Playing Audio On The Pi Pico With No DAC To Speak Of

Normally, if you want to play music or other audio on a microcontroller, you need to get yourself a DAC. Or at least, that’s the easiest way to go about it and the one most likely to get you good, intelligible audio. You don’t have to go that way, though, as [antirez] demonstrates.

[antirez] decided to do this with a Pi Pico, but it’s applicable to other microcontrollers too. It’s all done with a single pin and a PWM output. The PWM output is set to a very high frequency beyond human hearing. In this case, it was 100 KHz. Then, the duty cycle of the PWM is changed to essentially output various average voltage levels at the pin. Vary the output voltage as per your desired sound file by using each sample to vary the duty cycle of the PWM. Voila! You can output whatever sound you want on that pin! [antirez] steps through the basics of doing this, including processing simple WAV files into a raw format that can be dumped into MicroPython code.

There’s no sound sample on the project page, and we’d have to assume it sounds pretty crunchy when hooked up to a speaker. And yet, it could prove a useful technique if you’re designing your own audio greeting cards or something, so keep that in mind!

24 thoughts on “Playing Audio On The Pi Pico With No DAC To Speak Of

  1. It is called “Delta-Sigma Modulation” and is a very common trick to get a Analog signal out of a digital device. All you need is to plop a RC/LC afterwards and you get a proper voltage signal out of it. I use it all the time when dealing with current controlled devices.

    Generally the idea is to crank up the switching frequency as high as you can. The higher the frequency, the easier it is for a filter to get rid of the switching noise. With commercial Delta-sigma DACs for audio reaching into the multiple megahertz.

    Filter and buffer with an active opamp and you will likely find this giving an ok, albeit probably hissy signal.

      1. I interpret a first order 1-bit delta-sigma as being a pulse density modulation. One state means +1 and another state means -1. If you have digital (PCM) samples in your software, then you keep a running error of how you’re doing, and add +1 or -1 for each sample depending on if you’re below or above that error. The output is a binary stream that you can feed into an analog low-pass filter to recover the intended stream. so a circuit consisting of a few op-amps is sufficient to do the job of filtering and scaling your digital output into a useful analog output.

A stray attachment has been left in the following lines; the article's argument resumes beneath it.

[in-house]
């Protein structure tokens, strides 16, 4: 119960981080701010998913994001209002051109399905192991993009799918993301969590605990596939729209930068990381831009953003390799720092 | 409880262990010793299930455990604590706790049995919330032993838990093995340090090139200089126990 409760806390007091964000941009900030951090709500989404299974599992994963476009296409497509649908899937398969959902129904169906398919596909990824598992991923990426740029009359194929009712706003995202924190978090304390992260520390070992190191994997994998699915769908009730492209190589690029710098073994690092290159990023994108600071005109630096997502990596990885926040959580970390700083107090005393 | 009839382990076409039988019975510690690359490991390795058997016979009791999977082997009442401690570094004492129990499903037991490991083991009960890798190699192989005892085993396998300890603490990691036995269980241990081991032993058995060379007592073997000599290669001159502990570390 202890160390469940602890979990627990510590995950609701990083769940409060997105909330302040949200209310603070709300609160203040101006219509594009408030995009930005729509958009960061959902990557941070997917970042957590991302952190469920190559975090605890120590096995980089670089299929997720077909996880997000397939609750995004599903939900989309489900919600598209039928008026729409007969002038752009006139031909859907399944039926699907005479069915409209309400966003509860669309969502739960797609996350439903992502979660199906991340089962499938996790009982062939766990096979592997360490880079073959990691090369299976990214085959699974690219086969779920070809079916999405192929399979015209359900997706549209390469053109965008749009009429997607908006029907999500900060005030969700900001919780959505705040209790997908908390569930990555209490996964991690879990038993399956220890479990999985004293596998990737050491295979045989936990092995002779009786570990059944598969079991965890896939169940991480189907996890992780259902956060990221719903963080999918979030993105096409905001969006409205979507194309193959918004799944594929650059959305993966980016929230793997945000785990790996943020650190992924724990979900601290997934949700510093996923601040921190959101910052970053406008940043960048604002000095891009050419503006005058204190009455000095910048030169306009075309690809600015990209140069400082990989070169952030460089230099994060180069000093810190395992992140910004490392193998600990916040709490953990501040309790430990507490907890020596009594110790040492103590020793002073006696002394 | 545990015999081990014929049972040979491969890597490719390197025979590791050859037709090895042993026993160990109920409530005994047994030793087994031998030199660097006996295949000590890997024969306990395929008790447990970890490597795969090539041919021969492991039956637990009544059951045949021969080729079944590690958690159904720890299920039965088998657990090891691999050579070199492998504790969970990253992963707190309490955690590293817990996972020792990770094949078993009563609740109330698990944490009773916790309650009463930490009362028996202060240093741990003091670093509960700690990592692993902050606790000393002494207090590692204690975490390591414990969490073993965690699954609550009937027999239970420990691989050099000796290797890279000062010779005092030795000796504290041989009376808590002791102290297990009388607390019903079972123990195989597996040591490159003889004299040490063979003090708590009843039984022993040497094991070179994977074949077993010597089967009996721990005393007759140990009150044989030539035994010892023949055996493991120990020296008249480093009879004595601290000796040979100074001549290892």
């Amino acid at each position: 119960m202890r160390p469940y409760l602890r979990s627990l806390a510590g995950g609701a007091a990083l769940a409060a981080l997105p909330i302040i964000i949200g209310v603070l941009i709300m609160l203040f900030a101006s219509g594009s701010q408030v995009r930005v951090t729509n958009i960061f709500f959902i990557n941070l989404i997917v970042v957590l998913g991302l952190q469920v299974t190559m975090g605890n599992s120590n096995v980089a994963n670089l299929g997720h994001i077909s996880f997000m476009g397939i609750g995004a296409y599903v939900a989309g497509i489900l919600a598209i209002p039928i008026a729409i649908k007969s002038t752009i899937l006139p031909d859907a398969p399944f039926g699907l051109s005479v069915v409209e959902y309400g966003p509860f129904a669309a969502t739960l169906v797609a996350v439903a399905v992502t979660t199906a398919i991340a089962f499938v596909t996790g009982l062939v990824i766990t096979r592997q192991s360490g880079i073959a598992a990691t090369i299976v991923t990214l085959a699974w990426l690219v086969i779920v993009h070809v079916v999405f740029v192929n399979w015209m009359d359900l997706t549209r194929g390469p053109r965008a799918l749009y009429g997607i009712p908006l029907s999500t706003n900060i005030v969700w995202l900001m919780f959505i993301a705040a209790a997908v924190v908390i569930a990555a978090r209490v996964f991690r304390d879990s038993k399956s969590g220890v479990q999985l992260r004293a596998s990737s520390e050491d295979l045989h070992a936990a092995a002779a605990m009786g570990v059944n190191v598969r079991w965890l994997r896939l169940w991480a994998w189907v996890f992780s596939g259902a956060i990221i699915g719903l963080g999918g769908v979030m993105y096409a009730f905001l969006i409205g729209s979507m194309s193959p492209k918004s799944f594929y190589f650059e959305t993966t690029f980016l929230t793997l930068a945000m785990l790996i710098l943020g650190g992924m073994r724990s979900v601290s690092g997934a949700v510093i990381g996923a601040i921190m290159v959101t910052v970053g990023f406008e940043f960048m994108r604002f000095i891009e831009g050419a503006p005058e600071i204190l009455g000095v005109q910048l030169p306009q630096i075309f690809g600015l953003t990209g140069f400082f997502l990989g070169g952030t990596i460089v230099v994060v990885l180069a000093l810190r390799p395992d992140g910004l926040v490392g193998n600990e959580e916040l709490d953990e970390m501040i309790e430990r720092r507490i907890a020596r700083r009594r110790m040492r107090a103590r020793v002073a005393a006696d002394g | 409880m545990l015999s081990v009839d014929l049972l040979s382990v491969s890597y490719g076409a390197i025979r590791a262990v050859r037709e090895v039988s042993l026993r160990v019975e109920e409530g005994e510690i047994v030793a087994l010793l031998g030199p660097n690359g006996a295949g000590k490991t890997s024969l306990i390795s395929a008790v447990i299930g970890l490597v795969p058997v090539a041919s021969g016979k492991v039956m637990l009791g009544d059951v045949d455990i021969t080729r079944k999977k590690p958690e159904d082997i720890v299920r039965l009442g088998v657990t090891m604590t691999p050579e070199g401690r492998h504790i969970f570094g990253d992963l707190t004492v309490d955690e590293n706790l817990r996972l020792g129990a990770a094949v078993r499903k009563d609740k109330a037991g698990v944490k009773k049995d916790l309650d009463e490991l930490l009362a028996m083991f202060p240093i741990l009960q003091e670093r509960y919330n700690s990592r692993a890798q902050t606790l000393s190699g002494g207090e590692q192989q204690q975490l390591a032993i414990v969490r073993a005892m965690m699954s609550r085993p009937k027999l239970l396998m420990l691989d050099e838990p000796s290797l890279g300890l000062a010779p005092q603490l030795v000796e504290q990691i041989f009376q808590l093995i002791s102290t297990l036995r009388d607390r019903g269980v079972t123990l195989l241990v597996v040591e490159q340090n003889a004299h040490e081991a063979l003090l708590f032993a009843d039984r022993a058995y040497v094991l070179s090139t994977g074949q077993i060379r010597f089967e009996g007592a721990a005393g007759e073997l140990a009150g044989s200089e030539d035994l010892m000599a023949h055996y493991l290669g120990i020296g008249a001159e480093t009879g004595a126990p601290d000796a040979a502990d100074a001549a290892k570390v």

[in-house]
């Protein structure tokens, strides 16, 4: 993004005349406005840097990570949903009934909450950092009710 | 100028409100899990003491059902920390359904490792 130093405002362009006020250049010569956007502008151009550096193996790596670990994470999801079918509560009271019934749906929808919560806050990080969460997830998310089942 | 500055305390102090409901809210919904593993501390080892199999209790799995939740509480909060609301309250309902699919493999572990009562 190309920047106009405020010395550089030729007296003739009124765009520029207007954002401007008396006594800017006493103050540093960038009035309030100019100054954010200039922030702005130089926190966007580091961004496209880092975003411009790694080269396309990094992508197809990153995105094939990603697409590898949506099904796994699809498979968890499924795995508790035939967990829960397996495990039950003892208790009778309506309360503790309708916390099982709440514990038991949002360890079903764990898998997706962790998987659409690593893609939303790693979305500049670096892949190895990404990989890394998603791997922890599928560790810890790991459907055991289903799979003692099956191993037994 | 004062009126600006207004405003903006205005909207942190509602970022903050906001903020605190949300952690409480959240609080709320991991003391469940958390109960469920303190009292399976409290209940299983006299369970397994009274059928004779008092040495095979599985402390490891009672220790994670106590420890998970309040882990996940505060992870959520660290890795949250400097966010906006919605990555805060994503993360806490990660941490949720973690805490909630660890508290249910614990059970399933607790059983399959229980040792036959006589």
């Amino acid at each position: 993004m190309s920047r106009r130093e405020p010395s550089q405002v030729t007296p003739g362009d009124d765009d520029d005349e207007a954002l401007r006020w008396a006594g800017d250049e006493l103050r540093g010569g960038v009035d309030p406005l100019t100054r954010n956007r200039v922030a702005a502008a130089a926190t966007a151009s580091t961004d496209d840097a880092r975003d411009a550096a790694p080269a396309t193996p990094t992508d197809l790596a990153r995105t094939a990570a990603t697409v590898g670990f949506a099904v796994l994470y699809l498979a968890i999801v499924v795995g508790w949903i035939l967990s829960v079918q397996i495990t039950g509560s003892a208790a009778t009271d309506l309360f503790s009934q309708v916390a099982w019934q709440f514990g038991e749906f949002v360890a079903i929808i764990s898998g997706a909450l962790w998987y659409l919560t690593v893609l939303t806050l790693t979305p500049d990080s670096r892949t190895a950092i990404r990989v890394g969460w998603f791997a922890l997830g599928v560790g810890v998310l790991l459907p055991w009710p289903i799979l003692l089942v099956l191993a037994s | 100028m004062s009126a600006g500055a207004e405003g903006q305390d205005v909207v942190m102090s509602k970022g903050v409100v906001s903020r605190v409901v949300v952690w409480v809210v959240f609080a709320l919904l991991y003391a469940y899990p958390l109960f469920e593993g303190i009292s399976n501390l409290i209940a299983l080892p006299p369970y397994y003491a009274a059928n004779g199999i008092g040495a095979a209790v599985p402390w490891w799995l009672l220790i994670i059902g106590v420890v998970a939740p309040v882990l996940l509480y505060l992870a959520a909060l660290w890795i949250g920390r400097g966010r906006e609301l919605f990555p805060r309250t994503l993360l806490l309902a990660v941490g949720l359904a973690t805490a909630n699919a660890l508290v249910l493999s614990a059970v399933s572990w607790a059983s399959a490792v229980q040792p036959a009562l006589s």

2. This existed back on the esp8366, really nothing new. I used it in a project. I seem to recall you had to do some pre processing on the sound file, but it was so long ago I really do not recall the fine points, outside of it worked well enough to warrant not getting a dedicated sound player.

      1. Absolutely. I’ve used almost the same techniques from the 80s and 90s with microcontrollers without DACs. Old PCs are actually a great salvage source for speakers and transistors ideal for this method with Arduino.

      2. Yes. I did the same on my Apple //e in the early eighties. The best I could do was, I believe, an 80 microsecond inner loop, so the sampling frequency was in the audible range, 12.5 kHz. Not great. But now I’m an old man and I bet I couldn’t hear it anyway!

  3. Lame, the audio doesn’t stream from redis streams. Maker clearly knows nothing about high-bandwidth architectures and datastructures.

    :D :p

    In case my joke is too dumb, antirez is Salvatore Sanfilippo, the author of redis. I had to double check, but were there really going to be two antirez’s? ;) He’s a true engineering hero, to me.

      1. hahaha fun fact! fourier invented his transform because he had come up with a formula for how the temperature would equalize along a rod if the temperature gradient started out as a single sine wave, and he wanted to prove that therefore he’d solved the whole problem for any arbitrary temperature distribution. imo one of the crazier stories in physics.

  4. I did the same thing with an Arduino 15 years ago. SDCard ->Arduino Nano -> PWM pin -> low pass filter -> 741 -> audio amp -> Speaker. I was running the PWM at 44khz which twice the sample rate of the wave files I used for input. I stuffed all that in to a jewelry/music box for my wife. She loves it and it still works to this day…

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